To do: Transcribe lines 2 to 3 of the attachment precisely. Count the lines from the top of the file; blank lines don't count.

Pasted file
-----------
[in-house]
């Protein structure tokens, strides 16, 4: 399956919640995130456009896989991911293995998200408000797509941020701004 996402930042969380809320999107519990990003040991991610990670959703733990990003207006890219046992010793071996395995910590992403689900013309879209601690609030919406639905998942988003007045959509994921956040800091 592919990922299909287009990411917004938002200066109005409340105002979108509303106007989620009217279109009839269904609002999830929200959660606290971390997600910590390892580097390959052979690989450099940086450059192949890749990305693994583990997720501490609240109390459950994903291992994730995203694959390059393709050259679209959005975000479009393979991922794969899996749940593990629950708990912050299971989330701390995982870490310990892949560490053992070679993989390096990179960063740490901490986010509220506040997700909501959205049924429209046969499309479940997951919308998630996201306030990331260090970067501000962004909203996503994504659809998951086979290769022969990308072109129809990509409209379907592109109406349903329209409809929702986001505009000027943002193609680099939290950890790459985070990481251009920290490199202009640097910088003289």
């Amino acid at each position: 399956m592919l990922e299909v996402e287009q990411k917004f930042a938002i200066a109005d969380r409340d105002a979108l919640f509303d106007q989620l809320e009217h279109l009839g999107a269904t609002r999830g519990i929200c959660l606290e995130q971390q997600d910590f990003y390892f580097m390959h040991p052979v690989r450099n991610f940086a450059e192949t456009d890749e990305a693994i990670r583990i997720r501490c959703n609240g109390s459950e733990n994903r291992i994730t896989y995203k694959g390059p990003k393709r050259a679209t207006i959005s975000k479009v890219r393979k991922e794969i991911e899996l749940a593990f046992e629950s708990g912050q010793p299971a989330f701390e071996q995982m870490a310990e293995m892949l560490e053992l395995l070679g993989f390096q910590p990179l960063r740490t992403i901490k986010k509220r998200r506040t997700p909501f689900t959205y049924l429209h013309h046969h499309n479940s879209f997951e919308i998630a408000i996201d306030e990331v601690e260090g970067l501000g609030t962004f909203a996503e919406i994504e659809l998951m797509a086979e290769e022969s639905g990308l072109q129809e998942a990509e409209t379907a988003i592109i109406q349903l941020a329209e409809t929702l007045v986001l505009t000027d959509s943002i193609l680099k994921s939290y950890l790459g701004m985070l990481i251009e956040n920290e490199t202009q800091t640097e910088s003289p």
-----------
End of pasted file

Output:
């Protein structure tokens, strides 16, 4: 399956919640995130456009896989991911293995998200408000797509941020701004 996402930042969380809320999107519990990003040991991610990670959703733990990003207006890219046992010793071996395995910590992403689900013309879209601690609030919406639905998942988003007045959509994921956040800091 592919990922299909287009990411917004938002200066109005409340105002979108509303106007989620009217279109009839269904609002999830929200959660606290971390997600910590390892580097390959052979690989450099940086450059192949890749990305693994583990997720501490609240109390459950994903291992994730995203694959390059393709050259679209959005975000479009393979991922794969899996749940593990629950708990912050299971989330701390995982870490310990892949560490053992070679993989390096990179960063740490901490986010509220506040997700909501959205049924429209046969499309479940997951919308998630996201306030990331260090970067501000962004909203996503994504659809998951086979290769022969990308072109129809990509409209379907592109109406349903329209409809929702986001505009000027943002193609680099939290950890790459985070990481251009920290490199202009640097910088003289």
């Amino acid at each position: 399956m592919l990922e299909v996402e287009q990411k917004f930042a938002i200066a109005d969380r409340d105002a979108l919640f509303d106007q989620l809320e009217h279109l009839g999107a269904t609002r999830g519990i929200c959660l606290e995130q971390q997600d910590f990003y390892f580097m390959h040991p052979v690989r450099n991610f940086a450059e192949t456009d890749e990305a693994i990670r583990i997720r501490c959703n609240g109390s459950e733990n994903r291992i994730t896989y995203k694959g390059p990003k393709r050259a679209t207006i959005s975000k479009v890219r393979k991922e794969i991911e899996l749940a593990f046992e629950s708990g912050q010793p299971a989330f701390e071996q995982m870490a310990e293995m892949l560490e053992l395995l070679g993989f390096q910590p990179l960063r740490t992403i901490k986010k509220r998200r506040t997700p909501f689900t959205y049924l429209h013309h046969h499309n479940s879209f997951e919308i998630a408000i996201d306030e990331v601690e260090g970067l501000g609030t962004f909203a996503e919406i994504e659809l998951m797509a086979e290769e022969s639905g990308l072109q129809e998942a990509e409209t379907a988003i592109i109406q349903l941020a329209e409809t929702l007045v986001l505009t000027d959509s943002i193609l680099k994921s939290y950890l790459g701004m985070l990481i251009e956040n920290e490199t202009q800091t640097e910088s003289p």